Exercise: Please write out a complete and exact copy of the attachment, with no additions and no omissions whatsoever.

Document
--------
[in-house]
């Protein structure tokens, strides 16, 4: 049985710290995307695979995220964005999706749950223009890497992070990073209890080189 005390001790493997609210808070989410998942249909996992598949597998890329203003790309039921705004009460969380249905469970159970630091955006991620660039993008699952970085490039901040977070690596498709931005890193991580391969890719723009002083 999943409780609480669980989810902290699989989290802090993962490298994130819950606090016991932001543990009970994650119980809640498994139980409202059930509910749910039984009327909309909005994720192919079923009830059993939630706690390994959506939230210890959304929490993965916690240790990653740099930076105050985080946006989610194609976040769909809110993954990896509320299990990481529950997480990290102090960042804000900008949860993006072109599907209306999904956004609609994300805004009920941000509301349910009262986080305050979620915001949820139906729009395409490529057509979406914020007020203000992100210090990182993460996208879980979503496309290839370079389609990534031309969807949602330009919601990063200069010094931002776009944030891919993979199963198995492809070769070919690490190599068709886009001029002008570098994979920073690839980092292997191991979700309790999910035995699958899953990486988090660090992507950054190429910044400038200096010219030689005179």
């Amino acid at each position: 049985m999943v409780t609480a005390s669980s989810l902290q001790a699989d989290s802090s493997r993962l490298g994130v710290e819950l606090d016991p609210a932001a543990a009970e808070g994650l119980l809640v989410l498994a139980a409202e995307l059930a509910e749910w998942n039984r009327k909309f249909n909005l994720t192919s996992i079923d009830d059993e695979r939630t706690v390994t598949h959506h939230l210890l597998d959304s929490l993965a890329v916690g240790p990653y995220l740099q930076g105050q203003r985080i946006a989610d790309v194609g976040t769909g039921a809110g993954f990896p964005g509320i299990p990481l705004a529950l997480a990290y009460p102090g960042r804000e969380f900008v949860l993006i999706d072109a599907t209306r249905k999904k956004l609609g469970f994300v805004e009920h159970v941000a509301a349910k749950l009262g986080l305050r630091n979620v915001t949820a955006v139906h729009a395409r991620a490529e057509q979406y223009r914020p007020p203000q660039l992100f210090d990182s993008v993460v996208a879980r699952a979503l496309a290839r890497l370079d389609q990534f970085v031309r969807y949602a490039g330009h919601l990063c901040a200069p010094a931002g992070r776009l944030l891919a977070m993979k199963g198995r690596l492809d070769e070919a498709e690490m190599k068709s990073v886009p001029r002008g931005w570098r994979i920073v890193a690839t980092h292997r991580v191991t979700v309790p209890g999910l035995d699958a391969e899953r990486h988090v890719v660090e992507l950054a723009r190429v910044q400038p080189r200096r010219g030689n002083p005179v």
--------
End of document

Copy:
[in-house]
């Protein structure tokens, strides 16, 4: 049985710290995307695979995220964005999706749950223009890497992070990073209890080189 005390001790493997609210808070989410998942249909996992598949597998890329203003790309039921705004009460969380249905469970159970630091955006991620660039993008699952970085490039901040977070690596498709931005890193991580391969890719723009002083 999943409780609480669980989810902290699989989290802090993962490298994130819950606090016991932001543990009970994650119980809640498994139980409202059930509910749910039984009327909309909005994720192919079923009830059993939630706690390994959506939230210890959304929490993965916690240790990653740099930076105050985080946006989610194609976040769909809110993954990896509320299990990481529950997480990290102090960042804000900008949860993006072109599907209306999904956004609609994300805004009920941000509301349910009262986080305050979620915001949820139906729009395409490529057509979406914020007020203000992100210090990182993460996208879980979503496309290839370079389609990534031309969807949602330009919601990063200069010094931002776009944030891919993979199963198995492809070769070919690490190599068709886009001029002008570098994979920073690839980092292997191991979700309790999910035995699958899953990486988090660090992507950054190429910044400038200096010219030689005179």
């Amino acid at each position: 049985m999943v409780t609480a005390s669980s989810l902290q001790a699989d989290s802090s493997r993962l490298g994130v710290e819950l606090d016991p609210a932001a543990a009970e808070g994650l119980l809640v989410l498994a139980a409202e995307l059930a509910e749910w998942n039984r009327k909309f249909n909005l994720t192919s996992i079923d009830d059993e695979r939630t706690v390994t598949h959506h939230l210890l597998d959304s929490l993965a890329v916690g240790p990653y995220l740099q930076g105050q203003r985080i946006a989610d790309v194609g976040t769909g039921a809110g993954f990896p964005g509320i299990p990481l705004a529950l997480a990290y009460p102090g960042r804000e969380f900008v949860l993006i999706d072109a599907t209306r249905k999904k956004l609609g469970f994300v805004e009920h159970v941000a509301a349910k749950l009262g986080l305050r630091n979620v915001t949820a955006v139906h729009a395409r991620a490529e057509q979406y223009r914020p007020p203000q660039l992100f210090d990182s993008v993460v996208a879980r699952a979503l496309a290839r890497l370079d389609q990534f970085v031309r969807y949602a490039g330009h919601l990063c901040a200069p010094a931002g992070r776009l944030l891919a977070m993979k199963g198995r690596l492809d070769e070919a498709e690490m190599k068709s990073v886009p001029r002008g931005w570098r994979i920073v890193a690839t980092h292997r991580v191991t979700v309790p209890g999910l035995d699958a391969e899953r990486h988090v890719v660090e992507l950054a723009r190429v910044q400038p080189r200096r010219g030689n002083p005179v």